Brontë, Literature, Reviews

Worlds of Ink and Shadow by Lena Coakley

In addition to featuring posts on the works of the Brontës, I also like to discover and post about Brontë inspired fiction. This time it’s the turn of Lena Coakley’s 2016 novel, Worlds of Ink and Shadow: A Novel of the Brontës, which I recently finished reading and included on my list of 30 of the Best Books About the Brontës. Like Catherynne M. Valente’s The Glass Town Game (click here for my review), this is a narrative which focuses on the Brontës’ early writings, or juvenilia, set in their fictional fantasy worlds of Glass Town, Gondal, and Angria. I’m going to avoid spoilers in this post and attempt to review by summarising and sharing my overall thoughts on the text. Forgive my digressions on the history of the Brontë juvenilia, but why write a review of a text based on it without bothering to mention it?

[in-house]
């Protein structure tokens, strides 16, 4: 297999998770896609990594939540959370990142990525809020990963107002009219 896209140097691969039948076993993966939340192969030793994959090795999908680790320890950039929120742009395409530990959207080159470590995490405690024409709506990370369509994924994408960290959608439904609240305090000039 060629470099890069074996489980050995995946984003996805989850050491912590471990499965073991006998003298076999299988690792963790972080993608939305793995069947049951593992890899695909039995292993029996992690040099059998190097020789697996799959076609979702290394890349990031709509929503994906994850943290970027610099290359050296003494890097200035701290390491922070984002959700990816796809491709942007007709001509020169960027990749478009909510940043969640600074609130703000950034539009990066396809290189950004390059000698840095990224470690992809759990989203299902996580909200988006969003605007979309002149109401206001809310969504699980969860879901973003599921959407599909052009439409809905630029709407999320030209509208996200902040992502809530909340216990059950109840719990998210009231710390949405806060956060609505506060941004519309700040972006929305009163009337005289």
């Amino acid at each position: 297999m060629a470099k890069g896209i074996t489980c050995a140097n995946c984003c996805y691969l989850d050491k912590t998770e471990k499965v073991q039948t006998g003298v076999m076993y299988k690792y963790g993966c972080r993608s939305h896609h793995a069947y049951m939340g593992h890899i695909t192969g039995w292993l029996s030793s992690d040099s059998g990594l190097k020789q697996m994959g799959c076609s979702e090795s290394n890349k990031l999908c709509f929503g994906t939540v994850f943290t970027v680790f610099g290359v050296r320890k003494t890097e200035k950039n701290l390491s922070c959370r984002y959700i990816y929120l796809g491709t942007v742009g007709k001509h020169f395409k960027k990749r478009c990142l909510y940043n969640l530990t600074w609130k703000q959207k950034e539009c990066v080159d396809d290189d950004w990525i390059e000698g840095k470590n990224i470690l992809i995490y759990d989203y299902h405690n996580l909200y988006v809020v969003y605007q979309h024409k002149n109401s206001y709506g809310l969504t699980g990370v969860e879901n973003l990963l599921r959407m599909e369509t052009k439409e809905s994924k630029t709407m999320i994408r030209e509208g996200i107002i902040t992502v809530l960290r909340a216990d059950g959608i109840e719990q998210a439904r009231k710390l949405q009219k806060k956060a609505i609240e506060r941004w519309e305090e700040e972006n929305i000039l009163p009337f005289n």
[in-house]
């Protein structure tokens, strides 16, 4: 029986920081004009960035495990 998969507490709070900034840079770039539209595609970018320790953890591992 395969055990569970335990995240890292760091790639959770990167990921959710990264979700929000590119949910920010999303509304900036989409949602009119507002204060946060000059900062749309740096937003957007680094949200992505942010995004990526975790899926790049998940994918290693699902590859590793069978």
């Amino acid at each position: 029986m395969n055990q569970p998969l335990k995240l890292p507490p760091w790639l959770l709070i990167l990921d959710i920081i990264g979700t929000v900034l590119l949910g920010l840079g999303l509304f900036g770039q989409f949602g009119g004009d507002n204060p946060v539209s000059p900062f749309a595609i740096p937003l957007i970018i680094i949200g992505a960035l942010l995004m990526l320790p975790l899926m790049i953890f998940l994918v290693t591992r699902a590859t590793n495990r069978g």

The novel is set in the real world of the Brontës’ Haworth, and the fictional settings of Verdopolis and Gondal . Verdopolis is a setting from Charlotte and Branwell’s juvenilia and is the federal capital of the Glass Town Federation which is located at the mouth of the Niger. It is a glittering, glamorous city, with an expanse of countryside known as the Verdopolitan Valley where the aristocratic and elite own large estates. Gondal is a setting used by Emily and Anne in their own works, most of which have been lost. From the fragments that remain, we can ascertain that Gondal is an island in the North Pacific, the capital of which is Regina. There are four parts to Gondal (Angora, Alcona, Exina, Gondal), and unlike Verdopolis, it is reminiscent of the Yorkshire the Brontës knew and loved. From my calculations the novel is set in 1834 as the creation of the Kingdom of Angria (created in February 1834) is mentioned, making Charlotte 17, Branwell 16, Emily 15, and Anne 14. Coakley may take some artistic license here and amend some facts/details, she is the author of this particular story after all, and is simply basing events on aspects of the Brontës’ lives and literature. This is what I find hardest to deal with and let go of when reading Brontë inspired fiction.